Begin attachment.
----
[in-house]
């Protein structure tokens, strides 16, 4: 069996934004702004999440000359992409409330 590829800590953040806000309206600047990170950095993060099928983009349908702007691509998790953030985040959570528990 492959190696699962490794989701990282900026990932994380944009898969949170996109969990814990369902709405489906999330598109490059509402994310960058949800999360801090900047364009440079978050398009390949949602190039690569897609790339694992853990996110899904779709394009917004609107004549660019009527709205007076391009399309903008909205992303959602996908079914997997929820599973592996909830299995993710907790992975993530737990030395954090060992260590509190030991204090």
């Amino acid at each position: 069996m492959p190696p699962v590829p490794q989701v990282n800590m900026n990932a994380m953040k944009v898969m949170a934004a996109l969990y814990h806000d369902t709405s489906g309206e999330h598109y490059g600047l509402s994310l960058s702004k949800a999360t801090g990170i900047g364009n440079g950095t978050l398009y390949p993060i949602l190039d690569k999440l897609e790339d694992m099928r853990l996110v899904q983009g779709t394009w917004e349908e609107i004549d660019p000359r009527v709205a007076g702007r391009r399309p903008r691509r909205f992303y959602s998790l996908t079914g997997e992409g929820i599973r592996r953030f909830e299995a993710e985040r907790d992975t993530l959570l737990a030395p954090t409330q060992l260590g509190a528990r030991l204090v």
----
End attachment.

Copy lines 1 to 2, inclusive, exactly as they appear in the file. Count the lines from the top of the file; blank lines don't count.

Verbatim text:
[in-house]
């Protein structure tokens, strides 16, 4: 069996934004702004999440000359992409409330 590829800590953040806000309206600047990170950095993060099928983009349908702007691509998790953030985040959570528990 492959190696699962490794989701990282900026990932994380944009898969949170996109969990814990369902709405489906999330598109490059509402994310960058949800999360801090900047364009440079978050398009390949949602190039690569897609790339694992853990996110899904779709394009917004609107004549660019009527709205007076391009399309903008909205992303959602996908079914997997929820599973592996909830299995993710907790992975993530737990030395954090060992260590509190030991204090």